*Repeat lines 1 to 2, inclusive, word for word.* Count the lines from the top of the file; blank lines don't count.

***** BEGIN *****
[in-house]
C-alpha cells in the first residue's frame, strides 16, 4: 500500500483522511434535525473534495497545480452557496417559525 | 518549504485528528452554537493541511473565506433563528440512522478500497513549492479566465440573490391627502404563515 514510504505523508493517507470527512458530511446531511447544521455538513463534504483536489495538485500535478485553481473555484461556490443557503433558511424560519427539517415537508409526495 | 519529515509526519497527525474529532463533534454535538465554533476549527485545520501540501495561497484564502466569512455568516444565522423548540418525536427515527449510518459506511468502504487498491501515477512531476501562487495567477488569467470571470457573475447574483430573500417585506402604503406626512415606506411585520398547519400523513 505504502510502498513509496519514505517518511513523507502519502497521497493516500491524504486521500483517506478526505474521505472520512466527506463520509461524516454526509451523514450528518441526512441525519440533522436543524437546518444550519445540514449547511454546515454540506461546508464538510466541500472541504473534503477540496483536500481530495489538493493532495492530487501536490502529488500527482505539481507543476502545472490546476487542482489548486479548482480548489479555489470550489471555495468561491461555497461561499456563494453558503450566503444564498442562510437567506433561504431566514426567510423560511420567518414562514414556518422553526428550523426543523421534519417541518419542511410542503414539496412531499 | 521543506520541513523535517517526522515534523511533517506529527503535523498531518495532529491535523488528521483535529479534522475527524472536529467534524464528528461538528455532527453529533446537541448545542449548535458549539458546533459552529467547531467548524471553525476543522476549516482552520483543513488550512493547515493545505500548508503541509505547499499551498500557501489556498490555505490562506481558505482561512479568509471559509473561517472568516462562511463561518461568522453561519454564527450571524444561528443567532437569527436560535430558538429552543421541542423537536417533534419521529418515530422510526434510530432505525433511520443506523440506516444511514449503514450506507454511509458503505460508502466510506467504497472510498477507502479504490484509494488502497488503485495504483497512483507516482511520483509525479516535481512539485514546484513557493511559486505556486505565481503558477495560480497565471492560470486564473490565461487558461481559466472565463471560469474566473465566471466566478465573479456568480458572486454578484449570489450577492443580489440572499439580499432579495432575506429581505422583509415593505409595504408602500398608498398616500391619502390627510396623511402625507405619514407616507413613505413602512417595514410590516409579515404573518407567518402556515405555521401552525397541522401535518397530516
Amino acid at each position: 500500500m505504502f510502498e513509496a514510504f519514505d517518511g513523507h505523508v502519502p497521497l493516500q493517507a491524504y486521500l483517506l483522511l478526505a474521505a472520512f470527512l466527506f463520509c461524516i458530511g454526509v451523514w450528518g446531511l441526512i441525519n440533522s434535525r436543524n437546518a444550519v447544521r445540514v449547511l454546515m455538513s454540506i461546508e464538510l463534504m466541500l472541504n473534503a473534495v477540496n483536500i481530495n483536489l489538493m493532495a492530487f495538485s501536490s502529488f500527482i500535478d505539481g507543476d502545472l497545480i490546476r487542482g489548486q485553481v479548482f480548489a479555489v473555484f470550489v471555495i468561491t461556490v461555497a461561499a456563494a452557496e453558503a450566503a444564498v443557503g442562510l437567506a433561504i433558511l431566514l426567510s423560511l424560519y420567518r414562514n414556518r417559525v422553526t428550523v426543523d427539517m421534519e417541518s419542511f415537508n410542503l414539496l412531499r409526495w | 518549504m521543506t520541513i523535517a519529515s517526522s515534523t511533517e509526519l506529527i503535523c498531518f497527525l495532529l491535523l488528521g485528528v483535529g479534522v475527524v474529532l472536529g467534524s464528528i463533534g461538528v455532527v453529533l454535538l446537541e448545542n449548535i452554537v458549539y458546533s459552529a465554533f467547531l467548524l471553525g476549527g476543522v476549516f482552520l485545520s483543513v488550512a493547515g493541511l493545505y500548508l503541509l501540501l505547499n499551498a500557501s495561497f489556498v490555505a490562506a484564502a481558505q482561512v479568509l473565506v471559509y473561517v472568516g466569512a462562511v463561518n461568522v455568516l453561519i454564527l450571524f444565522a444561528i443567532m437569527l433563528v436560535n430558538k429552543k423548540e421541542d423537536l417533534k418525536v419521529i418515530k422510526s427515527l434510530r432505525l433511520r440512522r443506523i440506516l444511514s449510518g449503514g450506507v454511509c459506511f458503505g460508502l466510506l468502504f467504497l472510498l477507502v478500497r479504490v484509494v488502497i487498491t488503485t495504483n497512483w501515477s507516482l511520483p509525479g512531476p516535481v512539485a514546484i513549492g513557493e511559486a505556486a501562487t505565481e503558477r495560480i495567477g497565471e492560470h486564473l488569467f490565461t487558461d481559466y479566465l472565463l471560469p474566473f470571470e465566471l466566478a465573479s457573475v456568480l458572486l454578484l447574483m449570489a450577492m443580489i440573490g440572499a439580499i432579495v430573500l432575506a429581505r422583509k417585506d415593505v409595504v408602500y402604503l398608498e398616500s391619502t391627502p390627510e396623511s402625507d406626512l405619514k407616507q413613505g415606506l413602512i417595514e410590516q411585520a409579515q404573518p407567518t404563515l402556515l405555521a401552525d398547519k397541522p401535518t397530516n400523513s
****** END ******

[in-house]
C-alpha cells in the first residue's frame, strides 16, 4: 500500500483522511434535525473534495497545480452557496417559525 | 518549504485528528452554537493541511473565506433563528440512522478500497513549492479566465440573490391627502404563515 514510504505523508493517507470527512458530511446531511447544521455538513463534504483536489495538485500535478485553481473555484461556490443557503433558511424560519427539517415537508409526495 | 519529515509526519497527525474529532463533534454535538465554533476549527485545520501540501495561497484564502466569512455568516444565522423548540418525536427515527449510518459506511468502504487498491501515477512531476501562487495567477488569467470571470457573475447574483430573500417585506402604503406626512415606506411585520398547519400523513 505504502510502498513509496519514505517518511513523507502519502497521497493516500491524504486521500483517506478526505474521505472520512466527506463520509461524516454526509451523514450528518441526512441525519440533522436543524437546518444550519445540514449547511454546515454540506461546508464538510466541500472541504473534503477540496483536500481530495489538493493532495492530487501536490502529488500527482505539481507543476502545472490546476487542482489548486479548482480548489479555489470550489471555495468561491461555497461561499456563494453558503450566503444564498442562510437567506433561504431566514426567510423560511420567518414562514414556518422553526428550523426543523421534519417541518419542511410542503414539496412531499 | 521543506520541513523535517517526522515534523511533517506529527503535523498531518495532529491535523488528521483535529479534522475527524472536529467534524464528528461538528455532527453529533446537541448545542449548535458549539458546533459552529467547531467548524471553525476543522476549516482552520483543513488550512493547515493545505500548508503541509505547499499551498500557501489556498490555505490562506481558505482561512479568509471559509473561517472568516462562511463561518461568522453561519454564527450571524444561528443567532437569527436560535430558538429552543421541542423537536417533534419521529418515530422510526434510530432505525433511520443506523440506516444511514449503514450506507454511509458503505460508502466510506467504497472510498477507502479504490484509494488502497488503485495504483497512483507516482511520483509525479516535481512539485514546484513557493511559486505556486505565481503558477495560480497565471492560470486564473490565461487558461481559466472565463471560469474566473465566471466566478465573479456568480458572486454578484449570489450577492443580489440572499439580499432579495432575506429581505422583509415593505409595504408602500398608498398616500391619502390627510396623511402625507405619514407616507413613505413602512417595514410590516409579515404573518407567518402556515405555521401552525397541522401535518397530516